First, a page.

Most savvy merchants understand the importance of human interaction, no matter how strong the investment in multichannel selling and digital customer service. In fact, a recent global study of more than 24,000 consumers and 1,000 businesses confirms the fact in no uncertain terms: consumers everywhere highly value the human element in their interactions with businesses.
The research—commissioned by Verint in June and July 2016 in association with Opinium Research, a UK-based research company, and research and advisory firm IDC—involved consumers in a dozen countries: Australia, Brazil, France, Germany, India, Japan, Mexico, the Netherlands, New Zealand, South Africa, the UK and the US.
Key findings from the study include:
- 83% of respondents said they prefer human customer service interactions to digital alternatives.
- For all age groups, the phone emerged as the most popular way to contact organizations and service providers, according to nearly a quarter of consumers. Visiting the store front was next in popularity at 23%.
- Those who receive more human or traditional customer service display more positive behaviors toward brands.
- The more complex the service request, the more likely consumers are to prefer human interaction to digital channels.
- Two-thirds of consumers and 91% of businesses feel customer service online and via mobile devices needs to be faster and more intuitive to serve end users.
Human vs. Machine—Striking the Balance
This study was designed to answer how businesses can strike the right balance between digital and human customer service. The results—summarized in a report titled “The Digital Tipping Point: How Do Organizations Balance the Demands for Digital and Human Customer Service?”—provide insights for merchants and raise an important question. Given consumers’ resounding preference for “the human touch,” are some online strategies misdirected today?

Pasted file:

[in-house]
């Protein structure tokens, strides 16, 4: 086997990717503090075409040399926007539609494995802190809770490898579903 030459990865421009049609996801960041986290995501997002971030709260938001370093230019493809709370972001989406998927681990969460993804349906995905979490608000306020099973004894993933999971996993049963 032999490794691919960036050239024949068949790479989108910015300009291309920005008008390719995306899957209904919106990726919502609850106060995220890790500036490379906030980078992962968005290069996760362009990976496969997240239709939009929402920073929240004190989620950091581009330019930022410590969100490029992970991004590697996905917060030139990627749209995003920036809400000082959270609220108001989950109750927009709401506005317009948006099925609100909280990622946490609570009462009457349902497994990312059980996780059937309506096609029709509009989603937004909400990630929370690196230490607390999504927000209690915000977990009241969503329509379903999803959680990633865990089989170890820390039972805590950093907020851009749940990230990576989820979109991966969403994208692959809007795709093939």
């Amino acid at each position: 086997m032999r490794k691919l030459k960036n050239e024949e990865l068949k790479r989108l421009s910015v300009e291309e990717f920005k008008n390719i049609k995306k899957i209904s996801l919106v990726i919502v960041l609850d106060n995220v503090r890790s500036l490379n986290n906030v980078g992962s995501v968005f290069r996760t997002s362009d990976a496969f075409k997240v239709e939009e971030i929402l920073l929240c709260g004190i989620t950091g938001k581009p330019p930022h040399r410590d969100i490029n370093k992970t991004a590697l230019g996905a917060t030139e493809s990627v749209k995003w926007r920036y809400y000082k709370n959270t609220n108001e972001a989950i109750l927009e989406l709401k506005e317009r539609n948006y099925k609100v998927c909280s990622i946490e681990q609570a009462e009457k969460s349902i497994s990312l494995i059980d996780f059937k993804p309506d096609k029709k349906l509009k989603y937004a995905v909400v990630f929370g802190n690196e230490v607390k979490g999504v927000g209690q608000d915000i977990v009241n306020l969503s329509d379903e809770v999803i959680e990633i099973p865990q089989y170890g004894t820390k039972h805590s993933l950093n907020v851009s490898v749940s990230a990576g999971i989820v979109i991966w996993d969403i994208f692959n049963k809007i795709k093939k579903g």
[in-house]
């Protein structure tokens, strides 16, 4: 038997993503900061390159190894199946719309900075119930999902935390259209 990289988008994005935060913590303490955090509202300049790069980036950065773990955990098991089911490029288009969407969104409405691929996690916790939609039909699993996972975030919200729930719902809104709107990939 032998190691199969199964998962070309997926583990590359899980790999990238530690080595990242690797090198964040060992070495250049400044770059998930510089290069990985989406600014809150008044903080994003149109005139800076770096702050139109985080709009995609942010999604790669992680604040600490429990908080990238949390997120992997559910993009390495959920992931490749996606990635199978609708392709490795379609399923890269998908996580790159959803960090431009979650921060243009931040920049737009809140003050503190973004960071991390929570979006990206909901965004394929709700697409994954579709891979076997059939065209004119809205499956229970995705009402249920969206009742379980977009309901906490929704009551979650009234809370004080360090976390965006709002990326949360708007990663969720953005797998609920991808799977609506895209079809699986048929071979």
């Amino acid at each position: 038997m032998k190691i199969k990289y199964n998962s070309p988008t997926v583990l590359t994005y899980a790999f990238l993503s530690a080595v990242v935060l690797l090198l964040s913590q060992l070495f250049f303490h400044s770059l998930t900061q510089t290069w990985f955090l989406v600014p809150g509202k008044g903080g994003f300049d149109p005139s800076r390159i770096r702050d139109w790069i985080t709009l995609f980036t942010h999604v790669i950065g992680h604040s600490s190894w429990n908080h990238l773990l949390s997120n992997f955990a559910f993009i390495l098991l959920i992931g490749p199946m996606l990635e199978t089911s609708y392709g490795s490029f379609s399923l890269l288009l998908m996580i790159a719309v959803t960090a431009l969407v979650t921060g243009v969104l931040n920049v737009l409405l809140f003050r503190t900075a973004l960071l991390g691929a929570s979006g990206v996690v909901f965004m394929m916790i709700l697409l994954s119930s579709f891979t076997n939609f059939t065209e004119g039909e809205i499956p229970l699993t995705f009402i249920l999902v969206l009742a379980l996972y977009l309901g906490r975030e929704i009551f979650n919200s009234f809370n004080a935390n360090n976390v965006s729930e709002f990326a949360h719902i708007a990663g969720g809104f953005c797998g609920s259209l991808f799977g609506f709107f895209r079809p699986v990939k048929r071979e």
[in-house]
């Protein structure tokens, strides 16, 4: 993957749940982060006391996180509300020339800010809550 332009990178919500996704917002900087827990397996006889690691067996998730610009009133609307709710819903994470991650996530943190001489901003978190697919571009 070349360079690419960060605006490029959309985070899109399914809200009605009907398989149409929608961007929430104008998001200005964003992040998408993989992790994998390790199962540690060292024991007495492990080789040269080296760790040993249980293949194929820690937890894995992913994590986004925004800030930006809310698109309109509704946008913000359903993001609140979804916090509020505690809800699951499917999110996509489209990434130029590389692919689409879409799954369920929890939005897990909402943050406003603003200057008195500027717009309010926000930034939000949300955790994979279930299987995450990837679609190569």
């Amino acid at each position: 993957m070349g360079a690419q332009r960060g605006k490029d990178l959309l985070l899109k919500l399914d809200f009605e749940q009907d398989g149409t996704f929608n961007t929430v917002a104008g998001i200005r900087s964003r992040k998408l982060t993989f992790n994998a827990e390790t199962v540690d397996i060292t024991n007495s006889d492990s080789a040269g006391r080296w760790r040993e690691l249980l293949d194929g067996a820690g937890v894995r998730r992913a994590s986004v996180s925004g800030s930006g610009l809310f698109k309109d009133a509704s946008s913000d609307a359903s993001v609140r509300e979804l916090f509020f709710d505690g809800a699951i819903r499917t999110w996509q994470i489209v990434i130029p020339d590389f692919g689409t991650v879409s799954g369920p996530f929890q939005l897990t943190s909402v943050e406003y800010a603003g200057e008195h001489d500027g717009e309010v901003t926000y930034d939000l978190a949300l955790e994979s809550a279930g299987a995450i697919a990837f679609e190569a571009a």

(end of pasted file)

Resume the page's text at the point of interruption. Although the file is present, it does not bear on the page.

Consider this: when the study asked businesses what channels they are planning to invest in, live chat (32%) and mobile apps (27%) scored the highest. The businesses also reported they are investing least in traditional channels—branch and telephone. This suggests that they plan to guide customers to a digital experience, but at what cost?
Digital—It’s Not All or Nothing
Sure, younger consumers are a major driving force behind the shift towards digital communications. While the survey does show that, on average, the most popular preference across generations is to pick up the phone or go into a store, mobile apps and other digital channels rank much higher in preference for millennials and Generation X than they do for Baby Boomers or the Silent Generation, for instance.
Given that millennials are the long-term customers of the future, it makes sense that digital channels are implemented to appeal to them. However, the research shows that not everyone is ready to embrace digital. Nearly two thirds (64%) of all consumers polled say they believe it is more convenient and they get better service when engaging with organizations on the phone or in a store.
Need for Human Interaction Grows with Complexity
It should be noted this survey is a broad one and reflects customer experiences with a wide range of organizations, from insurance companies to banks, and from travel companies to online and brick-and-mortar retailers. Not surprisingly, the online retail sector bucks the trend of human service preference, with 60% of respondents wanting to interact via their account online or through web self-service. In addition, 66% of “digitally engaged” respondents—those whose first preference is to use a digital channel to engage with an organization—believe digital channels provide a better overall customer experience, compared with the global average of 45%.
Nonetheless, merchants would be wise to heed the overarching message in the study: human interaction counts. For example, with brick and mortar retailers—defined as supermarkets, grocery stores and clothing stores in the study—61% of respondents said they prefer to speak to someone on the phone or in person when it comes to a customer service request.
The complexity of the request plays a role here, too. While 64% of consumers said they would use digital channels for a fairly simple customer service activity, like changing account details or investigating new products and services, the preference for and reliance on human interaction becomes greater as the requests become more complicated, such as asking a question about a bill or requesting a refund.
An Important and Timely Reminder
As this study shows, there is strong support among consumers for all channels to be present in a merchant’s customer service mix. Just as television didn’t eliminate the need for radio, digital will not completely replace the need for humans to play a role in the customer service equation. With every purchase and every need for service, there are times and circumstances when there is no substitute for talking with a real, live person.
Anne Patton is a vice president of marketing for Verint Systems,